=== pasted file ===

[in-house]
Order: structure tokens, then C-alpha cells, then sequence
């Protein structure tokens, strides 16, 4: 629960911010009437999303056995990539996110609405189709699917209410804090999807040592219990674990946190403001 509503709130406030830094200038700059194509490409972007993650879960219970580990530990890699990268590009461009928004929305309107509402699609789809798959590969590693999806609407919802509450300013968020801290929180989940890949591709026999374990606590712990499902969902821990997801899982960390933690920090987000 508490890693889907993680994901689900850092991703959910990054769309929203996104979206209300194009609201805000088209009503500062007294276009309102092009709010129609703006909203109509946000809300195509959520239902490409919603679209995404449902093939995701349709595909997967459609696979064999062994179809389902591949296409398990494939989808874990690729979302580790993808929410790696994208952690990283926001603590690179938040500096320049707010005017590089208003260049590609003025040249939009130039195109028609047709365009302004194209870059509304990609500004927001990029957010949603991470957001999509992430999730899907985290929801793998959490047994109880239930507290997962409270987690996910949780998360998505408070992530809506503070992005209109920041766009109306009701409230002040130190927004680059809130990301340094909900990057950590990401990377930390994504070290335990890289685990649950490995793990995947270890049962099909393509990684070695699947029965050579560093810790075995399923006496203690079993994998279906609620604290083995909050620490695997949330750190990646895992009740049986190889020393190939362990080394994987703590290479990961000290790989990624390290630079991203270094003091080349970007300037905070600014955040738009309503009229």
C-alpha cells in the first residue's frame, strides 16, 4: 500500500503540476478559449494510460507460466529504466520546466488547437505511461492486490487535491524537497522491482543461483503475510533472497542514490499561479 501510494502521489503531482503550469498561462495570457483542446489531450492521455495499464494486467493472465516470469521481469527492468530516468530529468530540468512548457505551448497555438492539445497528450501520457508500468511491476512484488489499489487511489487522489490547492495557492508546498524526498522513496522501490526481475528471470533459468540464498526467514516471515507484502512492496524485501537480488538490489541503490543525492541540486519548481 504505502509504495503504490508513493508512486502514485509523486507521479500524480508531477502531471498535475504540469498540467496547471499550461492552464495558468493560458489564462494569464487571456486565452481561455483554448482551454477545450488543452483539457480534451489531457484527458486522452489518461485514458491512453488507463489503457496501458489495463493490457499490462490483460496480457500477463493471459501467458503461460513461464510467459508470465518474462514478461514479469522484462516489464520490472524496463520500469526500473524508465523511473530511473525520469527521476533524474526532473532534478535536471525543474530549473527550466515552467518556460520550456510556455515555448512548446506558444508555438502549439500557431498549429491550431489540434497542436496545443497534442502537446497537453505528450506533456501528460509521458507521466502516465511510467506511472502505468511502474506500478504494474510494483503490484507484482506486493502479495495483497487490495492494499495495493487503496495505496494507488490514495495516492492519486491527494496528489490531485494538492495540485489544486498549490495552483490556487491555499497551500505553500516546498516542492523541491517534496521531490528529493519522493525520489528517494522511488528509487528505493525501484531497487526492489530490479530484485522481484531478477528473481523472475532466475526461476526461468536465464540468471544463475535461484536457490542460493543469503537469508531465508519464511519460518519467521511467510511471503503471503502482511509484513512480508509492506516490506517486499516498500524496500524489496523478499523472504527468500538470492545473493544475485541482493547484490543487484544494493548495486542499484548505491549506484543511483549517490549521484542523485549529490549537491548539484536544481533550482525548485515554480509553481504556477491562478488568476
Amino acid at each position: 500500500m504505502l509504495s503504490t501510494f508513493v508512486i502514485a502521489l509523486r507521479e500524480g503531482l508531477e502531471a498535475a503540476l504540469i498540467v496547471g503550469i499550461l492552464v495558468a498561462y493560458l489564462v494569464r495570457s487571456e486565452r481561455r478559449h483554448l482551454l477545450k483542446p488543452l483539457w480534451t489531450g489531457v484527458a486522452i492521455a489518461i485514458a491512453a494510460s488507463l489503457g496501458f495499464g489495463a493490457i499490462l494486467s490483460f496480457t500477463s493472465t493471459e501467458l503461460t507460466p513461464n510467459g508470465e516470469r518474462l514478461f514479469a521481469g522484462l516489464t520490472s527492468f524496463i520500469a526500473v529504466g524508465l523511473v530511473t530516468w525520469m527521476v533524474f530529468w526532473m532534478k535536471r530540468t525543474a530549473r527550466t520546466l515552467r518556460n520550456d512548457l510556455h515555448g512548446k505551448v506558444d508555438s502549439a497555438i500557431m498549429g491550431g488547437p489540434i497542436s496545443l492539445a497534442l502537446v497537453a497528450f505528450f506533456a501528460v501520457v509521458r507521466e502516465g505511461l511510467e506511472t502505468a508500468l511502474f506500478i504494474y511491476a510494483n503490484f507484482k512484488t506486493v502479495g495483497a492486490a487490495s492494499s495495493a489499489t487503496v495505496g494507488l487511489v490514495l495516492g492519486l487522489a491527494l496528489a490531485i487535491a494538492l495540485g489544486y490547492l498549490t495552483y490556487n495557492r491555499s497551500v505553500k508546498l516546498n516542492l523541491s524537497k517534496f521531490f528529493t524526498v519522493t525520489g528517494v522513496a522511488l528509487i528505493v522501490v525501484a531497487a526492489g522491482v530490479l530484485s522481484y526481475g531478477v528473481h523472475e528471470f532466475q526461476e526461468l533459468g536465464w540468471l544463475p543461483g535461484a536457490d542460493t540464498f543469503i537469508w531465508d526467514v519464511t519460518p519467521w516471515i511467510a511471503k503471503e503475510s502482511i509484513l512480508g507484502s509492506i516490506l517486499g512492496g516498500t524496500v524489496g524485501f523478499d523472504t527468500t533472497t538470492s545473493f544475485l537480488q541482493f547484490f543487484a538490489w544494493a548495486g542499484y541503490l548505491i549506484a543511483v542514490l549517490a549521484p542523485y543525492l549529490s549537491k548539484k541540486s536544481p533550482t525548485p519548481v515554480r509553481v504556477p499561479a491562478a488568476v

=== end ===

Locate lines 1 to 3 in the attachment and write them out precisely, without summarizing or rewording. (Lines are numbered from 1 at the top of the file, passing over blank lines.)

[in-house]
Order: structure tokens, then C-alpha cells, then sequence
């Protein structure tokens, strides 16, 4: 629960911010009437999303056995990539996110609405189709699917209410804090999807040592219990674990946190403001 509503709130406030830094200038700059194509490409972007993650879960219970580990530990890699990268590009461009928004929305309107509402699609789809798959590969590693999806609407919802509450300013968020801290929180989940890949591709026999374990606590712990499902969902821990997801899982960390933690920090987000 508490890693889907993680994901689900850092991703959910990054769309929203996104979206209300194009609201805000088209009503500062007294276009309102092009709010129609703006909203109509946000809300195509959520239902490409919603679209995404449902093939995701349709595909997967459609696979064999062994179809389902591949296409398990494939989808874990690729979302580790993808929410790696994208952690990283926001603590690179938040500096320049707010005017590089208003260049590609003025040249939009130039195109028609047709365009302004194209870059509304990609500004927001990029957010949603991470957001999509992430999730899907985290929801793998959490047994109880239930507290997962409270987690996910949780998360998505408070992530809506503070992005209109920041766009109306009701409230002040130190927004680059809130990301340094909900990057950590990401990377930390994504070290335990890289685990649950490995793990995947270890049962099909393509990684070695699947029965050579560093810790075995399923006496203690079993994998279906609620604290083995909050620490695997949330750190990646895992009740049986190889020393190939362990080394994987703590290479990961000290790989990624390290630079991203270094003091080349970007300037905070600014955040738009309503009229």